Individual and Family Fact Sheet
Abuse and Neglect
The right to be free from abuse or neglect...
April 2021
This fact sheet contains some important things you should know if you ever suspect that your family member has been intentionally hurt by someone who is taking care of him or her. Even if you do not feel that this applies to you or your situation, and hopefully it never will, you should read this fact sheet carefully so you will know what to do if you are ever faced with this in the future.
What Is Abuse?
Abuse means the willful infliction by a caregiver, of physical pain or injury or the willful deprivation of services necessary to the physical and mental health and safety of an individual. The term also includes the use of offensive language or act, to provoke or upset an individual or subject him or her to humiliation or ridicule. Willful means the intentional acts or omissions or the reckless disregard for the safety and consequences of one’s acts or omissions. If you are unsure if something is abuse, report it and let an investigator decide if it is. If you think someone is being hurt or made afraid in any way, you should report it.
Do not let anyone discourage you from reporting suspected abuse or neglect.  It is your right to make the report yourself.
What is Neglect?
Neglect means the failure by a caregiver through action or inaction to provide an individual with the services necessary to maintain his or her physical and mental health and safety or a situation in which a person with intellectual disability is living alone and unable to provide for him or herself such services. If you are unsure if something is neglect, report it and let an investigator decide if it is. If you think someone is not being properly cared for or supervised, you should report it.
What Should I Do If I Suspect Abuse Or Neglect?
First, make sure the person being supported is safe. In Connecticut, the law requires any caregiver who has witnessed, been told about, or suspects abuse or neglect to report it to the proper authority.
A report must be made to one of the protective service agencies (listed below), depending on the age of the alleged victim:
  • Children aged 17 or under:
    The Department of Children and Families (DCF)
  • Adults aged 18 to 59:
    DDS Abuse Investigation Division (AID)
  • Adults aged 60 years or over:
    The Department of Social Services (DSS)
Do I Need To Report Suspected Abuse Or Neglect To DDS?
Yes, you also need to report suspected abuse or neglect to your case manager or broker who will help you report it to the appropriate people in the region.
If the suspected abuse involves physical or sexual assault or any other criminal act, the police will be notified by the agency you report it to.  If you want to be sure that a report was made to the local police, call them directly.  You have the right to press charges against the suspected person (also known as the alleged perpetrator) in criminal cases.
What Happens When I Report Abuse Or Neglect?
The first concern is to be sure the person is safe.  When an allegation of abuse is made against a staff person, the employee is placed off duty by the employer and an investigation begins. This means the staff suspected of abuse or neglect cannot work with the person until the investigation is completed. As an employer, you must follow the laws that protect the worker. At the same time, protecting the safety and rights of the victim. DDS staff will help you if you are ever faced with this situation. If the person suspected of abuse or neglect is not a staff person, your case manager or broker will help you plan how to keep the victim safe until the investigation is completed.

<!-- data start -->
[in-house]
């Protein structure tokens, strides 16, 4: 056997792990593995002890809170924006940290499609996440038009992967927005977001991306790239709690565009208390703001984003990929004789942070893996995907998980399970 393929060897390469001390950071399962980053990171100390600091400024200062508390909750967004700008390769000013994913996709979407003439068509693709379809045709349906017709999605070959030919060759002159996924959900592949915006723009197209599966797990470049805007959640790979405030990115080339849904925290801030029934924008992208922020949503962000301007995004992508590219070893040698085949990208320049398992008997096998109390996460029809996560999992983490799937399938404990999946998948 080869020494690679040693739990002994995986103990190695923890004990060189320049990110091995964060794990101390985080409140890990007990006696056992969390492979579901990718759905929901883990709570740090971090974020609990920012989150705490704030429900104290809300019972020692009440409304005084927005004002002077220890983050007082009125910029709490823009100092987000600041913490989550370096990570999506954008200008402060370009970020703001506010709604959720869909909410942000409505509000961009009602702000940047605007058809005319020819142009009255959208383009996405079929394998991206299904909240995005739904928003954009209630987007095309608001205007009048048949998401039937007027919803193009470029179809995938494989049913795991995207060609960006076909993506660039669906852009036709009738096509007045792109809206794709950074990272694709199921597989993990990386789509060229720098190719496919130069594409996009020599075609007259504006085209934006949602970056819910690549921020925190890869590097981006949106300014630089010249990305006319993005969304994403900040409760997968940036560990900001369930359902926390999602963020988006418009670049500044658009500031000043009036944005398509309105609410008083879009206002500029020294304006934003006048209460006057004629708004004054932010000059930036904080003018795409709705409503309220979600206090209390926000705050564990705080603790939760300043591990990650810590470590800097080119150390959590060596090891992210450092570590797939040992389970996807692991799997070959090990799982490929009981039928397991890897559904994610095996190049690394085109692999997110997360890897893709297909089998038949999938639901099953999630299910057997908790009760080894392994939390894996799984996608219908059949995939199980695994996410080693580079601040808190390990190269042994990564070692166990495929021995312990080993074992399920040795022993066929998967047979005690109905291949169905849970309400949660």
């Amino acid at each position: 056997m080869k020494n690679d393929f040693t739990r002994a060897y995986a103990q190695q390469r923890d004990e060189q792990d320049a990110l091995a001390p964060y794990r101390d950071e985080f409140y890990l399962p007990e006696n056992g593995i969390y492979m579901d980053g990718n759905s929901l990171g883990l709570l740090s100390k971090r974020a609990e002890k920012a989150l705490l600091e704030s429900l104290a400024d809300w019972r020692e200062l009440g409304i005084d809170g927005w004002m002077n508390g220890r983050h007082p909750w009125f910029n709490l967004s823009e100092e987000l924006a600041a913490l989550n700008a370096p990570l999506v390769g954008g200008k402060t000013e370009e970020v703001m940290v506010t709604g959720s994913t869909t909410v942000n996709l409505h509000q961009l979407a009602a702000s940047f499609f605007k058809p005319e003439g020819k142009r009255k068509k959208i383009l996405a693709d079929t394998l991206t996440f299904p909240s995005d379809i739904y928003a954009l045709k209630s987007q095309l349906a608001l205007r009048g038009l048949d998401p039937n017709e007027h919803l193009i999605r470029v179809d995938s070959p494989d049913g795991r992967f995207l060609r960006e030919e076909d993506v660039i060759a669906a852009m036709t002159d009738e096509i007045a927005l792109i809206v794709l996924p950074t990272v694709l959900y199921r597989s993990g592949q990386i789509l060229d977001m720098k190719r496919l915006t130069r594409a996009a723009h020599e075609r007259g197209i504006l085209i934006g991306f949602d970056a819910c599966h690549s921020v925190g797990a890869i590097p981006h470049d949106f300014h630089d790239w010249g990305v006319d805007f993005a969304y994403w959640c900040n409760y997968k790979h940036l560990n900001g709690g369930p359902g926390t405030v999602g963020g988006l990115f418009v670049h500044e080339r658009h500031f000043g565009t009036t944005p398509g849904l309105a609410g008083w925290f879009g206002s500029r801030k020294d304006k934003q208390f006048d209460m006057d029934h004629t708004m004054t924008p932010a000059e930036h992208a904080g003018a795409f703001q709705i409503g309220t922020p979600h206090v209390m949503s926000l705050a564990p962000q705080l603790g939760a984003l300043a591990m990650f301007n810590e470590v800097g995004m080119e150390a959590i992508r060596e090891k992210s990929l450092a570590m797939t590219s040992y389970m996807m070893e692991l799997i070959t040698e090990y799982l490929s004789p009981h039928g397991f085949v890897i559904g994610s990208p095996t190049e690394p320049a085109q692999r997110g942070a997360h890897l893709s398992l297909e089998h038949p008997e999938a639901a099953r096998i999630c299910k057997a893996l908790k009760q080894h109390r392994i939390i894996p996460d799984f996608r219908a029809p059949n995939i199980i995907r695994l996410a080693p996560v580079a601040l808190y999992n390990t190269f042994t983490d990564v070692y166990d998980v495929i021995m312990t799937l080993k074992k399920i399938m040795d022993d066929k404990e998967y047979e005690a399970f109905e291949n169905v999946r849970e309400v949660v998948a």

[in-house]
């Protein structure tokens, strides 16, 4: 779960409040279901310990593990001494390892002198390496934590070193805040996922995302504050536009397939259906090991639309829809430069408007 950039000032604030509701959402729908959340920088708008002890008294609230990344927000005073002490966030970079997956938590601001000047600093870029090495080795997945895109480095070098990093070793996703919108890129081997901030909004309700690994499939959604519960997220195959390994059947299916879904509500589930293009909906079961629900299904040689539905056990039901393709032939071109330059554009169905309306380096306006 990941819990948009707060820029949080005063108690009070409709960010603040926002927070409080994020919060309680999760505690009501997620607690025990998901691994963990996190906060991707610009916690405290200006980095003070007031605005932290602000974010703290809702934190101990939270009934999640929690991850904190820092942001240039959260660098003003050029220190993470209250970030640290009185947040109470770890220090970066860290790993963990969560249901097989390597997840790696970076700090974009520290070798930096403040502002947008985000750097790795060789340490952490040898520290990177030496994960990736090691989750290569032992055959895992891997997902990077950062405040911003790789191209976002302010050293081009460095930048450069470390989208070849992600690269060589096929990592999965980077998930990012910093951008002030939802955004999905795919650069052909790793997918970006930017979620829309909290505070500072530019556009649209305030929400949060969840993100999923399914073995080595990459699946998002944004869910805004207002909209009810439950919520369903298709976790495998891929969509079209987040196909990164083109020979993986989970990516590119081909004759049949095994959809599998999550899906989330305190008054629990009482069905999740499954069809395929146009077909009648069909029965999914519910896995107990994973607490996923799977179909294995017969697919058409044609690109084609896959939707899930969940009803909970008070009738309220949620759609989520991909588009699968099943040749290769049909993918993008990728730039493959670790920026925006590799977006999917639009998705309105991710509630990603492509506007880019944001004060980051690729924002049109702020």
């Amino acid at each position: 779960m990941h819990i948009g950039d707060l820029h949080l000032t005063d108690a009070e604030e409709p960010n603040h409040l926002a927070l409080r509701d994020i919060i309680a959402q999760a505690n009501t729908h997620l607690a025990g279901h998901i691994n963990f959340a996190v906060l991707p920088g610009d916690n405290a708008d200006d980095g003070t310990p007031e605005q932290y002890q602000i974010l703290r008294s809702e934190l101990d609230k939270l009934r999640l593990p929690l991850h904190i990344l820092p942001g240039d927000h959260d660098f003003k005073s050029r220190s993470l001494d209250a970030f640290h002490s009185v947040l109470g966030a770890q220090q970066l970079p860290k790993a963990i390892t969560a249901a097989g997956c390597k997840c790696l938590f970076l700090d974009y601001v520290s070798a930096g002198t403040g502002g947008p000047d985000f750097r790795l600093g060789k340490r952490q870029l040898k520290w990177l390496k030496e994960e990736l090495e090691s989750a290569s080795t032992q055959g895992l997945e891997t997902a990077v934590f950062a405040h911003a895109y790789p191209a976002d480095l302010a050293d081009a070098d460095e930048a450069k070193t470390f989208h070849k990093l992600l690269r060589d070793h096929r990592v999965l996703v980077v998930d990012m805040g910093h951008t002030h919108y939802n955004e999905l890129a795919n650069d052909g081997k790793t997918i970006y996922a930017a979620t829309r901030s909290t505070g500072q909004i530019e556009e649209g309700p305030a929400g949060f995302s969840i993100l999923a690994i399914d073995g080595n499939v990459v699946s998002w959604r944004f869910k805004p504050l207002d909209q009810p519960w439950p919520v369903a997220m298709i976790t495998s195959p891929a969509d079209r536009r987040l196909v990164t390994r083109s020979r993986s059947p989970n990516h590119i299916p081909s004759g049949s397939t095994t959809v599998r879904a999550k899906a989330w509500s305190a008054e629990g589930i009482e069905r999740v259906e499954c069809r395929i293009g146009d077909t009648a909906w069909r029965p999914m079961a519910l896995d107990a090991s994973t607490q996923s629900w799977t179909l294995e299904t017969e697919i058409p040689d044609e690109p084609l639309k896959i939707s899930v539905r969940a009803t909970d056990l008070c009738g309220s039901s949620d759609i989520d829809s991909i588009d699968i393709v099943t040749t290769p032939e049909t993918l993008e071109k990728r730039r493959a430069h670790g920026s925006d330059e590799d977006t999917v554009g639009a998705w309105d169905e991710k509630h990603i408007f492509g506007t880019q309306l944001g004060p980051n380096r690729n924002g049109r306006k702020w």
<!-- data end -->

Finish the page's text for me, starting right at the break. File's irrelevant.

What If My Family Member Needs Medical Attention?
If you discover a suspicious injury, it is wise to have that injury evaluated by medical professionals who may be able to determine the possible cause. You may also want to take photos of any bruises, cuts, or other injuries as evidence that could help with the investigation. If you wish to take your family member to a doctor for additional evaluation and follow-up care, do not hesitate to do so.
Who Conducts The Investigation?
Investigations are done by one of the protective service agencies, DDS or your private provider agency, depending on the age of the person and where they live or receive services. If you have information or evidence that would help in the investigation, it is important for you to share it with the investigator as soon as possible.
What Happens During The Investigation?
When an investigator is assigned, he or she will conduct a thorough investigation to determine the facts and circumstances surrounding the incident. Investigators will also interview and take written statements from the person who reported the abuse, the alleged victim, any potential witnesses and the alleged perpetrator, (the person suspected of committing the abuse or neglect). The investigator reviews the evidence gathered, determines whether or not the abuse or neglect happened (also referred to as substantiation of abuse or neglect), and prepares a report of findings.
What Happens When The Investigation Is Complete?
You should receive information about the findings of the investigation when it is completed, and whether or not abuse or neglect was substantiated.
If the investigation finds there was no abuse or neglect (that is, allegation is not substantiated), then the employee can return to work. If there was abuse or neglect (the allegation is substantiated), the employee will face disciplinary action. In some cases involving criminal acts, the investigation report may be referred to the police for further investigation, which may result in criminal charges.
If you have any questions about abuse or neglect, call your case manager or support broker for help.